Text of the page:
Anna: Definitely. Correct. And I guess that’s what Elizabeth Holmes did too, because who in their right mind just sets out to do something like that, and for it to fail? A ‘con artist,’ to me, is like ‘I’m trying to trick you into something, and I already know you’re not going to get your money back.’ It’s about the mindset.
Camille: How do you feel about the mentality of ‘faking it till you make it’ in business and in life, now that you’ve experienced the other side of it? Do you still believe in that kind of thing?
Anna: I think it’s not about if I believe it or not, it has to do with confidence. When I hire [someone] I want that person to believe in themselves. I don’t want to be the one to explain to them that they can do it, and that can also be interpreted as ‘fake it till you make it.’ Ten years ago, it was a really different climate, with the whole tech scene—if you read old interviews with Mark Zuckerberg or Steve Jobs, it was glorifying that ‘fake it til you make it’ approach.
“[Scamming] is another way of selling the American Dream. You’re not selling the dream of getting married to a rich guy and having a home and being pregnant by 22… You’re selling the dream of getting back at the system.”
Camille: How do you feel about the idea of meritocracy in America? I feel like this plays into kind of a broader issue in American culture, the idea of pulling yourself up by the bootstraps—but there are ways that some people can get away with doing it and others can’t, and it’s all kind of on a sliding scale of privilege.
Anna: Definitely. If somebody white does it, and they get caught, it’s not regarded the same way as if a person of color were to do it. So it just plays into the whole history of the country and of the world. It’s not just even in America, like, if you go anywhere else in the world, you have the same situation.
Elizabeth Holmes grew up admiring Steve Jobs, it’s not surprising that she chose to follow his path. He made it so clear that he put the survival of his company above everything and everybody else. The problem with her is, like, hers was a medical startup and it actually affected people. But I don’t think that she’s really done anything that Steve Jobs wouldn’t do.
Camille: Is there anyone like that who you admire, who you kind of modeled your actions after?
Anna: No, I didn’t model my actions off of anyone, I was just like, growing up in that time—you don’t really become the kind of person that you are just by watching one interview, it is everything [in the culture]. In the early 2010s, and early 2000s, the whole vibe of the time was a really glorified version of ‘fake it till you make it.’
Camille: So you feel you were really taking in the message of the culture overall, around money and success, and ambition.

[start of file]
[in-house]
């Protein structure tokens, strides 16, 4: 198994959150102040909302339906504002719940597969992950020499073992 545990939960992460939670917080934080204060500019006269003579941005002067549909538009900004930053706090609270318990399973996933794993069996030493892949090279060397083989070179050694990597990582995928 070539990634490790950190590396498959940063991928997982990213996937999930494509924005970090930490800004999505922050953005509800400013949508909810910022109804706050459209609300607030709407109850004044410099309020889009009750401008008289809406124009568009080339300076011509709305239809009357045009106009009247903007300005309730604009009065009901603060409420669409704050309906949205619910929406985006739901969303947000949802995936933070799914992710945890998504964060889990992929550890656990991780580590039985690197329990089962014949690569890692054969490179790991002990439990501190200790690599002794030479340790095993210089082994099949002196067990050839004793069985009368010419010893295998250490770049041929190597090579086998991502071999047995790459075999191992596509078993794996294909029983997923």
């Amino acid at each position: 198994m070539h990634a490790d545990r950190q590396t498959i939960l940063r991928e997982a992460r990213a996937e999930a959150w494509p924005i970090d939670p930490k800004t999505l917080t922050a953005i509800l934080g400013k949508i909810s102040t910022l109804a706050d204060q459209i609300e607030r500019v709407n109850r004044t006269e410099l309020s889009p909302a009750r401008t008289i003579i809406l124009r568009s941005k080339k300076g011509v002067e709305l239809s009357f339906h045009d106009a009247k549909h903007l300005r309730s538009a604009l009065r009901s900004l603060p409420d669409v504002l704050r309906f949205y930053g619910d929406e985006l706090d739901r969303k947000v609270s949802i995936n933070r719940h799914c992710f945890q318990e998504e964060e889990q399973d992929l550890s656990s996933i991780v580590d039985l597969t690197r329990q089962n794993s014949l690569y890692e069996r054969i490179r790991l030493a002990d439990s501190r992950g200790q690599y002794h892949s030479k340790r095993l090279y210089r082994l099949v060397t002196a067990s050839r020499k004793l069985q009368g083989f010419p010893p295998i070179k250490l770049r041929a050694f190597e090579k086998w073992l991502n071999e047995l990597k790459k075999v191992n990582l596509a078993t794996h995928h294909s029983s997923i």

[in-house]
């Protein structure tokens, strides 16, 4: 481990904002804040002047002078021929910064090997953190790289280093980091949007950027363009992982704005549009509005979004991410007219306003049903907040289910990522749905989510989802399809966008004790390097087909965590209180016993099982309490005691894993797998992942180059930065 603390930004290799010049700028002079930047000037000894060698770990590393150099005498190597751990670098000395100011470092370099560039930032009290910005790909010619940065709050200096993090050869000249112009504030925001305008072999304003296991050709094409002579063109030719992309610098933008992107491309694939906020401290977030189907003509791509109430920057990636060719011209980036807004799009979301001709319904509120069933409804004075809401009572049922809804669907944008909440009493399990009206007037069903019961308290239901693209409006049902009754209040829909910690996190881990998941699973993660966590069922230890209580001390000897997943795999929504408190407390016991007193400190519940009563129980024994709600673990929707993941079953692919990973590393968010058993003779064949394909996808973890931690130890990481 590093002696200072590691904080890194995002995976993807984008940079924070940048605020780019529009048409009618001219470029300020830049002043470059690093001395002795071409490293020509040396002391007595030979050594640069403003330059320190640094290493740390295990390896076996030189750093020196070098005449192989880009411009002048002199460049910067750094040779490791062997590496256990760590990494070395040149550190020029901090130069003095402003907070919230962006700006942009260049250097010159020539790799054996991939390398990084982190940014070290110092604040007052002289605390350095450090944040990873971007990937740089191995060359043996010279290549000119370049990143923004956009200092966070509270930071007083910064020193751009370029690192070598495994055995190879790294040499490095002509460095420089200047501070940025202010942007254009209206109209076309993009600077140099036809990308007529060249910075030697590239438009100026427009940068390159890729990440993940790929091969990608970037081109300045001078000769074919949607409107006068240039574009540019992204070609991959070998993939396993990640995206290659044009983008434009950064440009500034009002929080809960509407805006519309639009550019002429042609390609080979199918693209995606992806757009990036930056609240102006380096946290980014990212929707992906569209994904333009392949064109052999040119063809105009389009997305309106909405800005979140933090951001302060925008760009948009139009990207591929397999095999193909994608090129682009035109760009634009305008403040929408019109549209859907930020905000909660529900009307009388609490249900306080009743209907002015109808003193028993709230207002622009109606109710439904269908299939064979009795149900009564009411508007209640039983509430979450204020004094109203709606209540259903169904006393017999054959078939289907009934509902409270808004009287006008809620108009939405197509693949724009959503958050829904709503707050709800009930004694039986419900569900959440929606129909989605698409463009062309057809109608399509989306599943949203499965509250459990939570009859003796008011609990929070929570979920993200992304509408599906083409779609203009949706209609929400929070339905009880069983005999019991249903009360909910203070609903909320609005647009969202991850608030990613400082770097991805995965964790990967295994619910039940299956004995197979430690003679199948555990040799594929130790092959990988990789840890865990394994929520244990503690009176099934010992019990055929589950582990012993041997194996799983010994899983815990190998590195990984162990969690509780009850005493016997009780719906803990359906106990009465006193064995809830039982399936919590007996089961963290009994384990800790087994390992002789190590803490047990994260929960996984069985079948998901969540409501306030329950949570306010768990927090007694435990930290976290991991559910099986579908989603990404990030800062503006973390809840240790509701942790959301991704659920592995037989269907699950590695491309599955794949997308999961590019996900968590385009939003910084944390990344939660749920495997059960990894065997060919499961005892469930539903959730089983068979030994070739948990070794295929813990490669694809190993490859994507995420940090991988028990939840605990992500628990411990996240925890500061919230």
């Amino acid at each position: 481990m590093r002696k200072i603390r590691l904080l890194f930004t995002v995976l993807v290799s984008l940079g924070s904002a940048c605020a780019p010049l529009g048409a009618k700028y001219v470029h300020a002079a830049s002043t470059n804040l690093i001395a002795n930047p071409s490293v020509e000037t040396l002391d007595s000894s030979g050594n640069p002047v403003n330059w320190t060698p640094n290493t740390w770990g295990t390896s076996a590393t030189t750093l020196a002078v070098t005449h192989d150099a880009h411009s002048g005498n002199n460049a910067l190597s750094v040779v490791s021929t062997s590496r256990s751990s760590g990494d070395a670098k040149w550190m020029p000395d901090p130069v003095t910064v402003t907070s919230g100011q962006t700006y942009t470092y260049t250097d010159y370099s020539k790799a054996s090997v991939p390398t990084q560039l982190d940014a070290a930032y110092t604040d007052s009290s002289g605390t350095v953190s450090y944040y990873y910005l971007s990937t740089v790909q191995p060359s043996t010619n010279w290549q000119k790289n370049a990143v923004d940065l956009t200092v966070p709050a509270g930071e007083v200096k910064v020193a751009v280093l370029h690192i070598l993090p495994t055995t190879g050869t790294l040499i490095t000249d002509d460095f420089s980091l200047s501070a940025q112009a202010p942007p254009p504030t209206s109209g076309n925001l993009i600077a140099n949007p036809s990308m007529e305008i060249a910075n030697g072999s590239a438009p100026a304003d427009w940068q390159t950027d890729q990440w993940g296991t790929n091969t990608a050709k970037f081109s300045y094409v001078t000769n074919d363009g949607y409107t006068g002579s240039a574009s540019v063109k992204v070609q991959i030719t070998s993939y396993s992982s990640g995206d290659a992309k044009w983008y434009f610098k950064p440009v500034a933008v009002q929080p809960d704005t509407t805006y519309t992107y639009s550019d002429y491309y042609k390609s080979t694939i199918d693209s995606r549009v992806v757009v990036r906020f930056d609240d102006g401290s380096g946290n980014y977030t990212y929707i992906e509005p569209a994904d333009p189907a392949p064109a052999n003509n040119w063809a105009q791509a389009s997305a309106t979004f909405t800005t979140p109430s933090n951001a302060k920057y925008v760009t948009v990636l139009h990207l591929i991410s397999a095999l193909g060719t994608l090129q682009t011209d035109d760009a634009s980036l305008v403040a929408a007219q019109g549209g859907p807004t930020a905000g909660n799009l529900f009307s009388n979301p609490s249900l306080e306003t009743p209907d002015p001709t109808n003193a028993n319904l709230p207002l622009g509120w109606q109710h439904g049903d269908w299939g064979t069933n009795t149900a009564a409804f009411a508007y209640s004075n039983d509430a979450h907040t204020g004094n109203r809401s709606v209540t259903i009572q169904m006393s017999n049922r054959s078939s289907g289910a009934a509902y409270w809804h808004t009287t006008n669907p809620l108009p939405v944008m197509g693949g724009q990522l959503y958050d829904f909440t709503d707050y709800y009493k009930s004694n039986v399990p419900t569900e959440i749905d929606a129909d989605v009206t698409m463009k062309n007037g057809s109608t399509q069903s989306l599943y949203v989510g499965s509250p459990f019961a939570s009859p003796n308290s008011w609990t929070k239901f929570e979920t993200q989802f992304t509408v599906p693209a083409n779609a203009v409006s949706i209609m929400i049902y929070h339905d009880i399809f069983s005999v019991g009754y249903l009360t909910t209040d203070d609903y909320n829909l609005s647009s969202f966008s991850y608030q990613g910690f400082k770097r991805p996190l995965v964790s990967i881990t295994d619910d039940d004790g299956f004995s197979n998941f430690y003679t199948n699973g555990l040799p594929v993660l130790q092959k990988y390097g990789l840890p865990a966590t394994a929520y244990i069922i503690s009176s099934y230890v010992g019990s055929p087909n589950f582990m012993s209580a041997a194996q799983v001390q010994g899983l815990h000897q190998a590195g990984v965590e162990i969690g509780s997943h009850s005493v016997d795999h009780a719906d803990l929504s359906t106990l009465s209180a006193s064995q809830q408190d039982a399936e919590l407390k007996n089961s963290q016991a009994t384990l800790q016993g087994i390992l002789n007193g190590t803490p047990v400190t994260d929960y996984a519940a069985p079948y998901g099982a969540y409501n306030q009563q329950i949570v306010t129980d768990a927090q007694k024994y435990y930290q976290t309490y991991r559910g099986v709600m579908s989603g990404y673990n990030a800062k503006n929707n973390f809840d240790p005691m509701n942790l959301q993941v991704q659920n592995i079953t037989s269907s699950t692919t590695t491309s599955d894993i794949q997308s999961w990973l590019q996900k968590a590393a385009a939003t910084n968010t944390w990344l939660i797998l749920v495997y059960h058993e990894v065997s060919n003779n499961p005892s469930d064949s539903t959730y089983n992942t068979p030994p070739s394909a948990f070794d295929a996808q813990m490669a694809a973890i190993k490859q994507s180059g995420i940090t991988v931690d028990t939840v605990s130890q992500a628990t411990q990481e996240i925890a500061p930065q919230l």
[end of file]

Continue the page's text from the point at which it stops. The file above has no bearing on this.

Anna: Definitely. I mean it’s just like, nobody’s going to give you anything—if you want something, you have to go and take it. And that remains the same today. It’s just like, where do you draw the line of what’s acceptable?
Camille: What do you think has changed?
Anna: Ambition’s not being glorified anymore. It’s different now. You know how Kim Kardashian said, ‘Get your fucking ass up and work,’ and she’s been criticized for that—I think that’s interesting. From what I understood, she was met with kind of a big backlash, like there was a lot of negative coverage after her saying that.
Camille: Do you think that’s because people have an increased awareness now of the role of privilege and class in setting someone up for success?
Anna: I think it’s a bit of both, yeah. I don’t think [Kim Kardashian] would have been criticized for saying that 10 years ago. And she obviously did not mean to offend anybody, but because she’s like, in her 40s now, she still has that mindset—in her eyes, she was like, ‘I’m just empowering people to work more.’ She was trying to say, ‘Oh, nothing has really been given to me, and everything that I have now, I worked for it.’ And the criticism she got all came from younger people.
Camille: I think a lot of younger people are disillusioned with the system, and rightfully so, because often working hard means your work only benefits someone else, depending on what you’re doing or what company you work at. I think maybe they were responding to the fact that not everyone feels equipped to build an empire, or has the resources to be their own boss.
I think it kind of indicates a declining belief in the American Dream, that Kim Kardashian saying ‘Go work for it’ means people responding, ‘But that doesn’t work anymore’—not in today’s system. There’s not really a clear path to success today, where if you just work hard for a certain amount of time you can afford a house and whatever you want.
Anna: Definitely, and it’s also generational. I think people feel conned when people say, ‘Work more, work more, and then this is going to happen,’ and it doesn’t happen. There’s only so long you can get away with it.